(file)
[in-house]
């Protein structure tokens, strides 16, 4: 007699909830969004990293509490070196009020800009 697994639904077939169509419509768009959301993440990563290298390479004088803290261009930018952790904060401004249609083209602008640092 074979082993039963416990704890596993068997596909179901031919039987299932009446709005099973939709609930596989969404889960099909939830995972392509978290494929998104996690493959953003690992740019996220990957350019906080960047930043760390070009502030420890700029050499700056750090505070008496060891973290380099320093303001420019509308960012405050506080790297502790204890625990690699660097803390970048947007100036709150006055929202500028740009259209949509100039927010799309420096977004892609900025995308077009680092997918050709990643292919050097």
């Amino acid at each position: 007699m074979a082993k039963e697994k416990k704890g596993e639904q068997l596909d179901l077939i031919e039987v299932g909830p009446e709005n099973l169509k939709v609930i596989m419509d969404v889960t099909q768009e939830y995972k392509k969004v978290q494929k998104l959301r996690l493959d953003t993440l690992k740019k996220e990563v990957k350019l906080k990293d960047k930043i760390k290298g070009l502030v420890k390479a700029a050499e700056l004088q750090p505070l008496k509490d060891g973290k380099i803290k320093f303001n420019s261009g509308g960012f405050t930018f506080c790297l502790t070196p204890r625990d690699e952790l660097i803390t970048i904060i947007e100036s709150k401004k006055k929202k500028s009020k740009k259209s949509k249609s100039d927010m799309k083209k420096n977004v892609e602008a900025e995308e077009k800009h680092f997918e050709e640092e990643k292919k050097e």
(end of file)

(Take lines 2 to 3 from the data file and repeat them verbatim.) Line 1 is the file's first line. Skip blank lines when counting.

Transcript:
């Protein structure tokens, strides 16, 4: 007699909830969004990293509490070196009020800009 697994639904077939169509419509768009959301993440990563290298390479004088803290261009930018952790904060401004249609083209602008640092 074979082993039963416990704890596993068997596909179901031919039987299932009446709005099973939709609930596989969404889960099909939830995972392509978290494929998104996690493959953003690992740019996220990957350019906080960047930043760390070009502030420890700029050499700056750090505070008496060891973290380099320093303001420019509308960012405050506080790297502790204890625990690699660097803390970048947007100036709150006055929202500028740009259209949509100039927010799309420096977004892609900025995308077009680092997918050709990643292919050097």
């Amino acid at each position: 007699m074979a082993k039963e697994k416990k704890g596993e639904q068997l596909d179901l077939i031919e039987v299932g909830p009446e709005n099973l169509k939709v609930i596989m419509d969404v889960t099909q768009e939830y995972k392509k969004v978290q494929k998104l959301r996690l493959d953003t993440l690992k740019k996220e990563v990957k350019l906080k990293d960047k930043i760390k290298g070009l502030v420890k390479a700029a050499e700056l004088q750090p505070l008496k509490d060891g973290k380099i803290k320093f303001n420019s261009g509308g960012f405050t930018f506080c790297l502790t070196p204890r625990d690699e952790l660097i803390t970048i904060i947007e100036s709150k401004k006055k929202k500028s009020k740009k259209s949509k249609s100039d927010m799309k083209k420096n977004v892609e602008a900025e995308e077009k800009h680092f997918e050709e640092e990643k292919k050097e």